RSA CONFERENCE 2020 – San Francisco – In 2019, Intel published 236 CVEs (Common Vulnerability and Exposures) vulnerabilities from its various products. The company today issued a report that analyzed those CVEs on the type, severity, and source as part of Intel’s pledge of providing greater transparency in its bug discovery and disclosure process.
Jerry Bryant, director of security communication in the Intel Platform Assurance and Security group, said one of the things that struck him as he went through the list of CVEs was where they came from: “144 of the 236 CVEs were discovered internally, by Intel employees,” said Bryant, who authored Intels 2019 Product Security Report. Of the rest, he says, 70 were found through the Intel Bug Bounty program.
Between internal discoveries and those made through the bounty program, Bryant says that 91% of the CVEs were generated by researchers associated in some way with Intel.
Scale of Severity
The Common Vulnerability Scoring System (CVSS) ranks the severity of vulnerabilities and allows that severity to be communicated among teams and individuals. Ranking vulnerabilities on a scale from 0 to 10, 3.9 and below is low, 9.0 and above is critical; and 4.1 – 9.9 are low, medium, and high depending on the precise score.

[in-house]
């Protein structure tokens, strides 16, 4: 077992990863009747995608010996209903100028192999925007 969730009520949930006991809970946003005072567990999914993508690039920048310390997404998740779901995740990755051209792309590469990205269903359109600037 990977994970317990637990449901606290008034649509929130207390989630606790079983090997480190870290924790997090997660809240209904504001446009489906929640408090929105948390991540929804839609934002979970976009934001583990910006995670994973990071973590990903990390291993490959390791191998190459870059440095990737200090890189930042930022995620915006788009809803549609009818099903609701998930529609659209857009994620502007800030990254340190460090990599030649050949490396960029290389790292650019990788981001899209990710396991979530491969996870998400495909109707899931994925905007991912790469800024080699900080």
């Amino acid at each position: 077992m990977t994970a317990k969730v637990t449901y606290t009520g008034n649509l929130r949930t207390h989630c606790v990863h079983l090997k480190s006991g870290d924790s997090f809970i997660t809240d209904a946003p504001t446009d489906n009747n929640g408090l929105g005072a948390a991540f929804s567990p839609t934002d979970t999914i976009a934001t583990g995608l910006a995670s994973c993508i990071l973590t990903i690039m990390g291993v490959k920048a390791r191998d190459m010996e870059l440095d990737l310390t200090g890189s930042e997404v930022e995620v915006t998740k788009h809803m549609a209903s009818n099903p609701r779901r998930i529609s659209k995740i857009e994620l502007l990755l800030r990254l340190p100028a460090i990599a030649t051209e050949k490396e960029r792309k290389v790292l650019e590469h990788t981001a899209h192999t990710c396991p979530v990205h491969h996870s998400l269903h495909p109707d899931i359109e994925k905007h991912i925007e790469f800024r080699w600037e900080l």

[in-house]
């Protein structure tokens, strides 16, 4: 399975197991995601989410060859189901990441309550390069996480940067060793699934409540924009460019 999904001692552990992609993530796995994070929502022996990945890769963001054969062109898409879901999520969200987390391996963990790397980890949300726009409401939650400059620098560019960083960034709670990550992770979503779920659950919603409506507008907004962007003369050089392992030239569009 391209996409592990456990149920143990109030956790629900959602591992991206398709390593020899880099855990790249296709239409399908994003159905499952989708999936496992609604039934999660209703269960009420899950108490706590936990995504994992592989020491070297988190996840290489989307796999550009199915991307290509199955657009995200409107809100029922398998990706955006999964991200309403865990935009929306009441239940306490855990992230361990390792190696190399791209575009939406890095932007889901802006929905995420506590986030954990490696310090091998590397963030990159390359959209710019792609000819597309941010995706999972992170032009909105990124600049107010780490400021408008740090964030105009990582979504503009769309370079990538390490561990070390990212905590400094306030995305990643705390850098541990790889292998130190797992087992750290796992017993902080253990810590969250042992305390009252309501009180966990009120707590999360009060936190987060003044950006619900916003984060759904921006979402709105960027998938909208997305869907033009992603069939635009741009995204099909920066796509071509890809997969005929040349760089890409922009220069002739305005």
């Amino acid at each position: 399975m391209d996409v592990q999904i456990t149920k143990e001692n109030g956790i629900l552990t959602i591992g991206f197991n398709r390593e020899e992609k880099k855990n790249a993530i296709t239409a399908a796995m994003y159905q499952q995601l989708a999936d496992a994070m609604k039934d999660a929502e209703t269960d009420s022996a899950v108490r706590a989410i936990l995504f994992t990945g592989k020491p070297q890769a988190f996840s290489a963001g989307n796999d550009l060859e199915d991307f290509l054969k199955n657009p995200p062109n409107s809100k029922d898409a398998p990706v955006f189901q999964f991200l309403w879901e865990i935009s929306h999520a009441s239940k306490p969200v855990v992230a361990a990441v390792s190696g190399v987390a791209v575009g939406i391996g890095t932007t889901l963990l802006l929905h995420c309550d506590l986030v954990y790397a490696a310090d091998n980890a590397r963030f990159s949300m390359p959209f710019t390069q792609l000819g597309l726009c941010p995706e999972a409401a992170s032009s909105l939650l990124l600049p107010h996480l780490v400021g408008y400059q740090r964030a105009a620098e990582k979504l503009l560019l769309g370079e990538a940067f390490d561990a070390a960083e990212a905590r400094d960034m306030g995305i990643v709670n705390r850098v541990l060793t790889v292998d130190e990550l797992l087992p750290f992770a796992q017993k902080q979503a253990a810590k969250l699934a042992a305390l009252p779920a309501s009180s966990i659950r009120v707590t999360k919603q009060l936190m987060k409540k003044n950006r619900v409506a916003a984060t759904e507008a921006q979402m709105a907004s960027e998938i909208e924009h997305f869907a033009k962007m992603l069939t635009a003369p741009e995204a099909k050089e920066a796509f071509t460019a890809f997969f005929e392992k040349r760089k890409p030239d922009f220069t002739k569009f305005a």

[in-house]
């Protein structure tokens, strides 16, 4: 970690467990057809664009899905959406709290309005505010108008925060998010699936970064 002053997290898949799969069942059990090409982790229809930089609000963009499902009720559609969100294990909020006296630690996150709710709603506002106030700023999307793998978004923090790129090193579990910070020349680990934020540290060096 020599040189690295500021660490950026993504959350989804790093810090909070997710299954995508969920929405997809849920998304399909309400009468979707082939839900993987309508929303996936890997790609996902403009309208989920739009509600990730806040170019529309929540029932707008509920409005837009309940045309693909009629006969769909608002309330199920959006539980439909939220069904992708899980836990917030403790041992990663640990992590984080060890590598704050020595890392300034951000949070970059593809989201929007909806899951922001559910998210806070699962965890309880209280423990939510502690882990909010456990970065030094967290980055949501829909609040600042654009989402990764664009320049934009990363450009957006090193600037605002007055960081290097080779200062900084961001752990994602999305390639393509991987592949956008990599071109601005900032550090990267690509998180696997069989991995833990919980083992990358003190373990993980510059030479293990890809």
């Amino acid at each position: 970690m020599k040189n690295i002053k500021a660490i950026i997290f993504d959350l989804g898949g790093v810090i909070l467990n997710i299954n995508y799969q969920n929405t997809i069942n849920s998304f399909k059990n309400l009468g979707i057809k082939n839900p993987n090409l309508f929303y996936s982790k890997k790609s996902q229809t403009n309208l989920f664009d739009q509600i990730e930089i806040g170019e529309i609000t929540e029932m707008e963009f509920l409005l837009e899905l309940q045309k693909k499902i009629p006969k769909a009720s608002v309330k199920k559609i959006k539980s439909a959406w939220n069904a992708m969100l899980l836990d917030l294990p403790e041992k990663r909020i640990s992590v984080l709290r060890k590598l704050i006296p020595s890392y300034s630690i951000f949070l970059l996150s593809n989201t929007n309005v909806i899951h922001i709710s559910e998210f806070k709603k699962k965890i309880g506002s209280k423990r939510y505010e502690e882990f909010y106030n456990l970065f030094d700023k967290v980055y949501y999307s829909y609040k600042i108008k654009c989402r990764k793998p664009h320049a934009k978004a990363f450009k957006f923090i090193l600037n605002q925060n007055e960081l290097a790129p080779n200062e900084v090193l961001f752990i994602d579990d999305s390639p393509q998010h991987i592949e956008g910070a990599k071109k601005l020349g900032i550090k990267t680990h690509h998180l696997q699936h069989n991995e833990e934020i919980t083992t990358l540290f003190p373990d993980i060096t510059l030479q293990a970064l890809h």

Of the 236 CVEs in 2019, only four were critical, while 151 were low or medium severity. All of the critical CVEs were found in the Baseboard Management Controller (BMC), used for server remote monitoring and control, and the Converged Security & Manageability Engine (CSME), a low-power processor and operating system for security tasks that runs in parallel with the main CPU.
And what about the CPU and the “speculative execution, side-channel” vulnerabilities that have been so much in the news after Spectre and Meltdown? There were 11 CVEs related to the architectural issues last year, representing less than 5% of the total. Those CPU CVEs averaged a CVSS of 5.02, earning an aggregate “medium” severity score.
According to the Intel report, “These microarchitectural side channel vulnerabilities are often closely related, generally difficult to exploit and to Intel’s knowledge, have not been successfully utilized outside of a controlled lab environment at the time of this report.”
Curtis Franklin Jr. is Senior Editor at Dark Reading. In this role he focuses on product and technology coverage for the publication. In addition he works on audio and video programming for Dark Reading and contributes to activities at Interop ITX, Black Hat, INsecurity, and … View Full Bio